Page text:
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Photo#192545
Nest - Monodontomerus

Nest - Monodontomerus
Burlington, Middlesex County, Massachusetts, USA
June 20, 2008
Size: 4mm
Nest is about 4.5cm diameter. Inhabitants are about 4mm.

Images of this individual: tag all
Wasp - Monodontomerus - female Nest - Monodontomerus Nest - Monodontomerus Pupa? - Monodontomerus

Clarification
My torymid contact specified carder bee nest for this structure, and I wrongly presumed that he specifically meant Anthdium manicatum, but he only meant Anthidium, and he had personally reared Monodontomerus from what he believed to be an Anthidium nest. As for what kinds of Monodontomerus have been reared from Anthidium, they are listed among the chalcid associates of Anthidium in the UCD (Universal Chalcid Database). Of the several species on Anthidium in the Nearctic Region, the most common and most widely distributed is Monodontomerus montivagus. It hasn't been recorded from MA but has been from adjacent states, so seems most likely to be the species represented here. I discussed this with my torymid contact, and he concurs. Of course, if the nest isn't that of an Anthidium species, that might alter the likelihood that it is Monodontoomerus montivagus.

Response from an Anthidium expert
Terry Griswold says: "I can’t tell from the 3 pictures whether this is an Anthidium nest. The cells could be but the matrix is unlike anything I’ve seen. . . Any chance any of the cells have pupae or parts of dead adults?"
Looks like we may not get any further with this until I relocate the nest and dissect some of the cocoons. That should happen some time in the next few months...

Moved
Moved from Torymidae.

Hi John,
I received this thing today... it is perplexing. I will do some more dissecting and investigating when I have time, but after looking at it under a microscope, I have the impression that it is some kind of synthetic material. It is made up of coarse, coiled fibers--definitely not the frothy material of a mantid ootheca, or the paper of a wasp nest. It doesn't seem to be silk either, but I haven't tried tearing it apart yet.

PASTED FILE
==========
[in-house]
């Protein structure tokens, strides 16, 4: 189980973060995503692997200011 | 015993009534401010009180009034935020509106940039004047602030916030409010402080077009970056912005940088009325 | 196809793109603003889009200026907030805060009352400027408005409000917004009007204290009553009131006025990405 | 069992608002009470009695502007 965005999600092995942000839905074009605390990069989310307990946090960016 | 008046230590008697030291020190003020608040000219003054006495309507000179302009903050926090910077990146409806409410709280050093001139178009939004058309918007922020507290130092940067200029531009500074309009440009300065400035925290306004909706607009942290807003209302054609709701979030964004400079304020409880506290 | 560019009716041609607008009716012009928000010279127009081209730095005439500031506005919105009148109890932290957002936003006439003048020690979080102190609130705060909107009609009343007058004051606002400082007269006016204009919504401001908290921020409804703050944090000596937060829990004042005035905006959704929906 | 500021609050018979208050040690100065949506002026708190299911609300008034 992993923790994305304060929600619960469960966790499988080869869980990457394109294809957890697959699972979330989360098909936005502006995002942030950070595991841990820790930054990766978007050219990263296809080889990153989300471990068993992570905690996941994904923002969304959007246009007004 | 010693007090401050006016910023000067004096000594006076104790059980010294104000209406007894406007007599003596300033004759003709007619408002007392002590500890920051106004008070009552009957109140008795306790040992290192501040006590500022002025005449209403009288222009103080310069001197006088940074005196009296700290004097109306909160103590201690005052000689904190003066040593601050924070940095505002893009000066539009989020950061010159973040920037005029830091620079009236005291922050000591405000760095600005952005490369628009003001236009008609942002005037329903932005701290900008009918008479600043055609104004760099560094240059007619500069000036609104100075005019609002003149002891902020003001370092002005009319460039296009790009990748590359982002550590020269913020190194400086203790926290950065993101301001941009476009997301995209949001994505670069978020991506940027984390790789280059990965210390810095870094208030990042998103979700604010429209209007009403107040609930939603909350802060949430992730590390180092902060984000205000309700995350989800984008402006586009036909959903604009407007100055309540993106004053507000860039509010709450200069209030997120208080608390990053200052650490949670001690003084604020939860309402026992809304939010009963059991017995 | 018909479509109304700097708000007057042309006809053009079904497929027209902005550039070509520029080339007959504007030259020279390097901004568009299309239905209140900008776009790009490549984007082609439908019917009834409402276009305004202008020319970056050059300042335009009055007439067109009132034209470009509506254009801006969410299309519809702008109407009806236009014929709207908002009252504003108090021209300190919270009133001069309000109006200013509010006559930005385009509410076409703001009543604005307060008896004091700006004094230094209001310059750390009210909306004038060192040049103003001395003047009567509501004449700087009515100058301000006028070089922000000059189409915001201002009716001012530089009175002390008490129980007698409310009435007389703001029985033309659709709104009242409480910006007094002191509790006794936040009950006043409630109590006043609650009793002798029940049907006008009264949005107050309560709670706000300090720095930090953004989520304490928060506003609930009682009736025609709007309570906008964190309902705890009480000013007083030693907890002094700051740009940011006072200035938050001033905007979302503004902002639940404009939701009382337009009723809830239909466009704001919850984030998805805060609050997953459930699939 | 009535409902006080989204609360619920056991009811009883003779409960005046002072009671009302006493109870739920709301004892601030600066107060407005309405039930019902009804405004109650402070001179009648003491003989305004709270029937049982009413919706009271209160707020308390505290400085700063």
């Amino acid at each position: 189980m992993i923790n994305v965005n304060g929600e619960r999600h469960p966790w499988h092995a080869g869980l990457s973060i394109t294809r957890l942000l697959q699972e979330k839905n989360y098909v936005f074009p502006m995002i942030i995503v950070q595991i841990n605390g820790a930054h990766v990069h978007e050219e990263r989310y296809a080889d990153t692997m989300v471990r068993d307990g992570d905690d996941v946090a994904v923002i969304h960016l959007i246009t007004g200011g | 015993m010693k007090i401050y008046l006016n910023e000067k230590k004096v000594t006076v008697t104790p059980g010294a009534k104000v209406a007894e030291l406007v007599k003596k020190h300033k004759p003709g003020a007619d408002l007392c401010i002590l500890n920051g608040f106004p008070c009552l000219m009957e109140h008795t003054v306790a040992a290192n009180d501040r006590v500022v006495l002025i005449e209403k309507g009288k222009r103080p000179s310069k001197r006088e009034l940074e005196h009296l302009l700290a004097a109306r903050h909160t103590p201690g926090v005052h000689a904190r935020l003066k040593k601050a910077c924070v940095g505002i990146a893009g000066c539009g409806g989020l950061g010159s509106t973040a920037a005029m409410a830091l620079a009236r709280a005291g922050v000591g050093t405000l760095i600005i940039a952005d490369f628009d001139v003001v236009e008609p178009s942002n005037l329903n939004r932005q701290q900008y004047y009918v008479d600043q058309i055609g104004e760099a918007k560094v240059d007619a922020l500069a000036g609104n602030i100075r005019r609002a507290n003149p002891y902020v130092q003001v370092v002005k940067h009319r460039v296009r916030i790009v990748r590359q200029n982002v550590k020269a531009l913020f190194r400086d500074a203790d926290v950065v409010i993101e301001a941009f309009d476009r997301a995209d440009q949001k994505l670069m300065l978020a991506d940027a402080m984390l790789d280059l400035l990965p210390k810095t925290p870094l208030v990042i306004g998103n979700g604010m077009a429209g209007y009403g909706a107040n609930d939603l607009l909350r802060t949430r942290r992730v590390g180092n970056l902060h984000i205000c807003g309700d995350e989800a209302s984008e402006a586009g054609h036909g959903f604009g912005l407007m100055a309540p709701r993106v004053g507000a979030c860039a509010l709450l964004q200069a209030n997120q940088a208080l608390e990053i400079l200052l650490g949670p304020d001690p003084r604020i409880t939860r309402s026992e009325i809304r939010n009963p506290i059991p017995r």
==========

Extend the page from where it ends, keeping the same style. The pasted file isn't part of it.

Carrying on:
The objects inside seem to be hymenopteran cocoons, made of very tightly woven parchment-like silk. They definitely do not belong to the chalcids that emerged. If chalcids did make cocoons like this, they would be much smaller. They resemble the cocoons of diprionid sawflies, but I don't know what they would be doing in a whatever-this-is. I'll keep you posted if I have any new insights...

 
Biocontrol?
How about a controlled release of Monodontomerus dentipes to attack invasive Diprionidae? Do you have any contacts who could confirm or deny?

 
I've been asking around...
and Bob Carlson's anonymous torymid contact says he thinks it's the nest of the carder bee, which is a known host of Monodontomerus. I should still have this thing somewhere; I just moved, but I'll be on the lookout for it as I'm unpacking boxes, and I'll take another look at it under my scope to see if that makes any sense.

 
Do bees have cocoons?
I thought bees, with larvae growing in protected chambers, did not pupate in cocoons.

 
-

 
Cocoons
At full resolution, there are no parchment-like cocoons evident in that photo. However, John Ascher identified these as Anthidium sp.:

I haven't asked him directly about this nest yet, but I made a post yesterday to the bee monitoring listserve, where I think he will see it.
Also, Dave Smith got back to me yesterday, and he agreed that they look like diprionid cocoons but was puzzled about what the white substance is or how the cocoons would have come to be grouped inside it. I emailed a couple of other folks I know who are involved in insect biocontrol in Massachusetts; one said she had never seen anything like this and the other hasn't responded yet. I guess Anthidium is the leading candidate, but it sure is a peculiarly shaped nest if that's what it is.

 
No
Ascher moved the images from Anthidium to manicatum. The fact that the blobs in the image are cocooons is shown by the photo of a manicatum adult that was dissected from one of the cocoons.

Moved
Moved from Chalcid Wasps.

Not nest?
The wasps are parasitic, in the Chalcidoidea, which means something else should have come out of that structure, whatever it is. What is it made of, anyway? Could it be a cocoon or something? I've never seen anything like it.

 
Mystery goo
It is about 1cm thick. Prodded with a stick it feels spongy. I don't know what it is made of.

There were no wasps when I went out to look a minute ago. There were several shortly before noon. Maybe a female wasp attracted a crowd of males, and all left after she injected her eggs.

 
Ah....
I wonder if this is not a mantid ootheca. Out here in Arizona they are frequently parasitized. Wasps are definitely emerging, hence the exit holes.

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